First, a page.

FirefoxProfile firefoxProfile = new FirefoxProfile();
   firefoxProfile.addExtension(file);
   firefoxProfile.setPreference("extensions.firebug.currentVersion", "1.8.1"); 
   WebDriver driver = new FirefoxDriver(firefoxProfile);

To Answer Your Question: I will quote Simon Stewart's solution from here:

 FirefoxProfile profile = new FirefoxProfile(); 
 profile.setAcceptUntrustedCertificates(true); 
 DesiredCapabilities caps = DesiredCapabilities.firefox(); 
 caps.setCapability(FirefoxDriver.PROFILE, profile);

Use this profile to create the remote driver.

Now if this doesn't work than may be we can write-up a bug (or at least a feature request).

post edit: I can not really test this solution as I dont have a cert issue site readily available. So in a way I would be looking towards you feedback to get the real picture... :)

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Thank-you, Prashant. What you wrote about sticking with pure Webdriver got me on the right track. I was trying to cram a WebDriver object into a Selenium object. I didn't realise that I can do away with using Selenium objects entirely, and just use a WebDriver object to find elements on a page. This was due to my fundamental misunderstanding of Webdriver technology, and how it relates to the older Selenium RC technology (which I've tried to avoid). These are muddy waters indeed! Thanks again. I've voted your answer up. –  Steve HHH Jan 11 '13 at 2:31
up vote -1 down vote accepted

When I asked this question, I didn't understand the distinction between Selenium objects and WebDriver objects. Even though I was specifically trying to learn about Selenium 2's "WebDriver" feature, I foolishly thought that I could write a "Selenium 2 Webdriver" project with Selenium 2 objects. That may sound obvious to someone who has experience with these tools, but that distinction was still not clear in my mind after reading "Selenium 2" books and project documentation.

As I result, I was writing Java code to instantiate a Selenium object to examine a web page, and trying to pass the Selenium object a WebDriver object, in the hope that the test would run on a remote server.

Now it seems clearer: The Selenium and WebDriver projects merged into a new umbrella project named (confusingly) Selenium 2.0, but they are distinct and separate tools within Selenium 2. If I want to use the WebDriver API, it seems that I must convert any existing Selenium objects to WebDriver objects. There appears to be no useful interaction between the two tools.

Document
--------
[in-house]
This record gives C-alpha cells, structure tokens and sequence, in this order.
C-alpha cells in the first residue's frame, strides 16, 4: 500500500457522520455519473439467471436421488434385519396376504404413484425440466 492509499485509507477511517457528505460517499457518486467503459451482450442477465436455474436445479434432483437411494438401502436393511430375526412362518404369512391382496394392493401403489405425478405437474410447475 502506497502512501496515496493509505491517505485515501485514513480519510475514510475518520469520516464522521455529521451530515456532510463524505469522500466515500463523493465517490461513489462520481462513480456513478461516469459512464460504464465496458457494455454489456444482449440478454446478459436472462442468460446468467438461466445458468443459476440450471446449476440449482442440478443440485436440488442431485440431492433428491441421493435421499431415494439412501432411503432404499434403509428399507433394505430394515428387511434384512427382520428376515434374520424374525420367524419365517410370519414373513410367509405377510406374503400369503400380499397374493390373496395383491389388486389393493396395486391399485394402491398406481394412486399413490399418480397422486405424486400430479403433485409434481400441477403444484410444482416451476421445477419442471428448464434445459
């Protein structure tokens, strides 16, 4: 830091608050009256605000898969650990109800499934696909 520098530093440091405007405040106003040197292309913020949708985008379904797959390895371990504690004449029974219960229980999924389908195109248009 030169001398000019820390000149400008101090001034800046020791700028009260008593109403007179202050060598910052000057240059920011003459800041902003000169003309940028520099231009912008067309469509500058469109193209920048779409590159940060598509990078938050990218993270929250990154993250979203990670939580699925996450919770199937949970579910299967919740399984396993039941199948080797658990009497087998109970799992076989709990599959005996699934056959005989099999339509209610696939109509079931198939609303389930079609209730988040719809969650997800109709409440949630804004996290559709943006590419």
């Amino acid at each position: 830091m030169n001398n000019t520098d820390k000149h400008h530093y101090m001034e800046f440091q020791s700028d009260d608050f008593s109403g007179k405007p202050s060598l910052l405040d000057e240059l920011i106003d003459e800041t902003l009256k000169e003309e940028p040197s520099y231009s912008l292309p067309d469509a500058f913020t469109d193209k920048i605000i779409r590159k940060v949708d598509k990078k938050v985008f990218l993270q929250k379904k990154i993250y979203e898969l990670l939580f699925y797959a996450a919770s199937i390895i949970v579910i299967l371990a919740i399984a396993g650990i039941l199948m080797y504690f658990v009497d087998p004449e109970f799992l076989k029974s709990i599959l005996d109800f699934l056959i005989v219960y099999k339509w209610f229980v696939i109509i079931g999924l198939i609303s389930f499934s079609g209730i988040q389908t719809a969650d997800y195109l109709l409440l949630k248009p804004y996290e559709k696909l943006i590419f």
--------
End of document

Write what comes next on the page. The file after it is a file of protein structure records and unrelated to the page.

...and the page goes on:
For example, in my project I had the following code. It ran great on my local desktop system's web browser:

Selenium selenium = new DefaultSelenium(host, port, browser, baseurl);

selenium.get(urlPath);

selenium.type(username_field, username);
selenium.type(password_field, password);
selenium.click(login_button);

But I want to be able to run that test on a headless continuous integration server, not my desktop system. I have converted the code to use a WebDriver object instead of a Selenium object. Now it runs on a remote system connected to a Selenium Grid 2 server:

WebDriver driver = new RemoteWebDriver(new URL("http://10.0.0.29:4444/wd/hub"), capability);

driver.get(urlPath);

driver.findElement(By.name(username_field)).sendKeys(username);
driver.findElement(By.name(password_field)).sendKeys(password);
driver.findElement(By.className(login_button)).submit();

I hope other people wanting to learn how to use WebDriver in Selenium 2 will not waste as much time as I did reading about Selenium objects, thinking that the Selenium object is part of WebDriver. My current [n00b] advice is to ignore anything that mentions Selenium objects, and focus purely on finding out as much as you can about WebDriver objects. A good place to start is the WebDriver documentation at SeleniumHQ.org:

As A.J. suggested in his answer, also take a look at the Selenium Grid documentation:

And PS: a remote Selenium 2 Webdriver instance accepts untrusted SSL/TLS certificates automatically, by default. No code required.